Could Spirulina Increase Your Risk of Alzheimer’s?

The health food industry has exploded in recent years, becoming one of the fastest growing markets in the United States. Consumers are becoming more aware of how the foods they eat influence their health and in turn, are making more health-conscious decisions.

Spirulina is one of the “superfoods” gaining popularity due to its complex nutritional profile and apparent health benefits. However, some scientists are now concerned that this powdered protein source may increase one’s risk of Alzheimer’s.

Could Spirulina Impact Risk of Alzheimer’s?

If you have not heard of spirulina, it is a type of cyanobacteria. Since this bacteria is both aquatic and photosynthetic, it is often referred to as blue-green algae. Consumed by both animals and people, it is believed to help protect against certain cancers, lower blood pressure, reduce cholesterol, and boost metabolic energy.

However, some researchers are now concerned that this “superfood” may actually increase your risk of Alzheimer’s. This suspicion first arose while studying the Chamorro people in Guam. Since people from this community tend to develop symptoms that resemble those of Parkinson’s and Alzheimer’s, scientists began to conduct research.

They found that this community has a high intake of Cycad seeds. Ground into flour, this ingredient is a staple in their diet. These seeds are known to be infected with a naturally occurring chemical that flourishes in the region. Known as BMAA, this compound is found in blue-green algae. Since BMAA is found in blue-green algae around the globe, this has led to concerns surrounding the consumption of spirulina.

How Does BMAA Impact the Brain?

After discovering the link between Alzheimer’s-like symptoms and a high intake of Cycad seed, scientists began studying the brain in relation to blue-green algae. The researchers fed BMAA to monkeys for 140 days. They then compared the brains of these experimental monkeys with the brains of control monkeys (who had not been given any BMAA).

What they found was that the monkeys who had been eating BMMA showcased greater concentrations of tangles and plaque-like deposits. These are both hallmark signs of Alzheimer’s.

The Results Are Not Conclusive, Yet There Are Additional Concerns

As researchers continue to investigate this potential link, it is important to note that there is no conclusive evidence that spirulina is harmful. In contrast, one study found that a spirulina-enhanced diet offered neuroprotective benefits against neurodegenerative conditions, including Parkinson’s.

However, aside from this recent study, there are some additional concerns regarding the regular consumption of spirulina. Unfortunately, unlike prescription drugs, many supplements are not properly regulated. This is leading to the production and distribution of supplements that vary in terms of their quality and potency.

One of the core concerns is based on the risk of heavy metal toxicity, including traces of lead, mercury, arsenic, and cadmium. This is due to the absorption of these heavy metals from the environment. When poorly manufactured, a lack of testing may also result in heavy metal exposure. These toxic metals can directly threaten kidney and liver function, and in turn, overall health.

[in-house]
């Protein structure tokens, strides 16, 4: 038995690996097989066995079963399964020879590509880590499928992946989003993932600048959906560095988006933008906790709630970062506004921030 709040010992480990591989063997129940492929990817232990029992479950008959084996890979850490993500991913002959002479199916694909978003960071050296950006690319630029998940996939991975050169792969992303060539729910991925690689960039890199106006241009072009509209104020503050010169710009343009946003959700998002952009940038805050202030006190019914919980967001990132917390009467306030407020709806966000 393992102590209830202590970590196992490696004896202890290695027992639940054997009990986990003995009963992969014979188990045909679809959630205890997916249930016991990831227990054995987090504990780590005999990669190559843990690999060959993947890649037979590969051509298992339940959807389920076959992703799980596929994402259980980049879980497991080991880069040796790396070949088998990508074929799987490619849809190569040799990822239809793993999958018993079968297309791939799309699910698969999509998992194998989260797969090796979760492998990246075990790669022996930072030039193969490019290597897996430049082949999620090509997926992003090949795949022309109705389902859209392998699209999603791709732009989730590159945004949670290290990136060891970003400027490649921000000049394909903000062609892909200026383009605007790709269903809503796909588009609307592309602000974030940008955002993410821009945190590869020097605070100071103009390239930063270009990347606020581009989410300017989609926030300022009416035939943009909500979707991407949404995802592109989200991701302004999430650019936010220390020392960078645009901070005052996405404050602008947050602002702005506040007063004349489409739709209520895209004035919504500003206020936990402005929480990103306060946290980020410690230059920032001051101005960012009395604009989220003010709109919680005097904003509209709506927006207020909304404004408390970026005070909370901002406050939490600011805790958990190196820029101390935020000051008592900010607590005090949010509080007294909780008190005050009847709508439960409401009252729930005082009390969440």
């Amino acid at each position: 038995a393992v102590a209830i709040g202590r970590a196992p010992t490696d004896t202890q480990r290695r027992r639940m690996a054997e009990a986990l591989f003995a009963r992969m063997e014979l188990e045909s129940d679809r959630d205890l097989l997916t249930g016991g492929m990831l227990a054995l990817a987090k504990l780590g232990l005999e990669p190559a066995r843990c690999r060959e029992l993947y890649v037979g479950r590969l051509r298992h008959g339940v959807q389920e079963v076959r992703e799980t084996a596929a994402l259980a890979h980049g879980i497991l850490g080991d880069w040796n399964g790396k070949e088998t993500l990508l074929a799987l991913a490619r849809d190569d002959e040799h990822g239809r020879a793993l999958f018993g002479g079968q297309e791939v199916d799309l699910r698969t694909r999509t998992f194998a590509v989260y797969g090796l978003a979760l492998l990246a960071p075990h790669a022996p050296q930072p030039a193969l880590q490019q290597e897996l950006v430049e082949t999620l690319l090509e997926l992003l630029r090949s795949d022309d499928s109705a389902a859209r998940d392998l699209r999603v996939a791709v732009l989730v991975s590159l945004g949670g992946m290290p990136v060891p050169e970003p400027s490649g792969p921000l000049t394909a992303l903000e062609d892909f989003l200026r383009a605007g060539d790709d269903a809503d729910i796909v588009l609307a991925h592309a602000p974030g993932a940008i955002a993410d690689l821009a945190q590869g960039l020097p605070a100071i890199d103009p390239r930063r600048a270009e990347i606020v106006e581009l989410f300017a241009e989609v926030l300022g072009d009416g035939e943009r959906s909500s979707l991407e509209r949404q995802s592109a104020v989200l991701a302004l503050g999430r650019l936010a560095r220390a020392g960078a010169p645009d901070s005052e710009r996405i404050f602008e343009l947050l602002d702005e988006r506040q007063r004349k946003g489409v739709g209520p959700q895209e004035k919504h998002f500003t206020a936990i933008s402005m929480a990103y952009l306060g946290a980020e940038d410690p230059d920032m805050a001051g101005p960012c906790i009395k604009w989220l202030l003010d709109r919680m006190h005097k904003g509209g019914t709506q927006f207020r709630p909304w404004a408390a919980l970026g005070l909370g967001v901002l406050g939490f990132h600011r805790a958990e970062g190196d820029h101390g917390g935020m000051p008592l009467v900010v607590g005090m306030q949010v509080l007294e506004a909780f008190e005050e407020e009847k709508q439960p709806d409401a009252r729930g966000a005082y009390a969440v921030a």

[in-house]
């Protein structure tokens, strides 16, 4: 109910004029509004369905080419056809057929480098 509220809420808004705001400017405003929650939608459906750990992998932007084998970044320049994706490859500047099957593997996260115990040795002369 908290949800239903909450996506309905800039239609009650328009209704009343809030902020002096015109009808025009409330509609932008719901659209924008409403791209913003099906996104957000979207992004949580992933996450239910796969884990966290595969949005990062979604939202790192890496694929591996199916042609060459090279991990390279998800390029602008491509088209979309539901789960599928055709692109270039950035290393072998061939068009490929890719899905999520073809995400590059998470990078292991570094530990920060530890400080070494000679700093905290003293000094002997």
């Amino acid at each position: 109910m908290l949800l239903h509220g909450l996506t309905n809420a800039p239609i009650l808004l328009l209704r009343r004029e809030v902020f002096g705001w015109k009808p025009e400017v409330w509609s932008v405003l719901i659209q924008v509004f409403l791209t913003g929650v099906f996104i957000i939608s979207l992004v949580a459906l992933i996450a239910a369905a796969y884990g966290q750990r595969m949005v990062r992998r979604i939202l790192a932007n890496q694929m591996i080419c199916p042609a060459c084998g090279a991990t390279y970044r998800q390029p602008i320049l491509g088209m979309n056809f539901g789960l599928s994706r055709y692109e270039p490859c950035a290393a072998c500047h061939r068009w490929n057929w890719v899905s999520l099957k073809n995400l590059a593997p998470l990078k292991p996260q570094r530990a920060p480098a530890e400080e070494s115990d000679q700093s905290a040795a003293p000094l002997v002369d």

Microcystins are also a potential danger, as these amino acids can be toxic to your liver when consumed in large quantities. That is why some states, such as Oregon, limit the acceptable concentration of these microcystins in commercially distributed spirulina.

Additional Supplements That May Be Dangerous

Unfortunately, not all supplements are created equal, and when it comes to vitamins, more is not necessarily better. Some vitamins are a waste of money while others can actually threaten your health. The following supplements may cause more harm than good:

  • Folic acid — Particularly important for women who are pregnant or are trying to have a baby, this B-vitamin is found in asparagus, legumes, citrus fruits, fortified bread, and dark leafy greens. Although some people supplement this vitamin, some researchers are concerned that it may increase your risk of colon cancer.

  • Vitamin B6 — Many take this supplement to reduce cognitive decline. However, there is a lack of evidence supporting this theory. Instead, it is recommended that you consume more foods rich in vitamin B6, such as chickpeas, bananas, seafood, nuts, and beans. The same is true regarding vitamin E. Foods rich in vitamin E have been shown to reduce risk of Alzheimer’s, but not Vitamin E supplements.

Before you begin any new supplement regimen, it is important to speak with your doctor. This is particularly true if you suffer from a pre-existing health condition. If you are concerned about your level of cognition, the BrainTest® app can help you detect early warning signs of Alzheimer’s, dementia, and other cognitive impairments. Take your first test for free.

Krista Hillis has a B.A.Sc degree, specializing in neuroscience and psychology. She is actively involved in the mental health and caregiving community, aiming to help others. Krista is also passionate about nutrition and the ways in which lifestyle choices affect and influence the human brain.

Comments (2)
  1. Debra Addis

    My Mom had Parkinson’s and my Grandma had dementia, mother/daughter, I’ve had spirulina before but I never ever was consistent with it and I know my Mom and Grandma never had spirulina, so I’m not sure why the researchers are so concerned. Pretty sure you’d have to have enormous amounts to justify the Alzheimer’s tangles, not going to worry about it, thanks anyway, besides that’s Guam that has the issue not the States so much, just me

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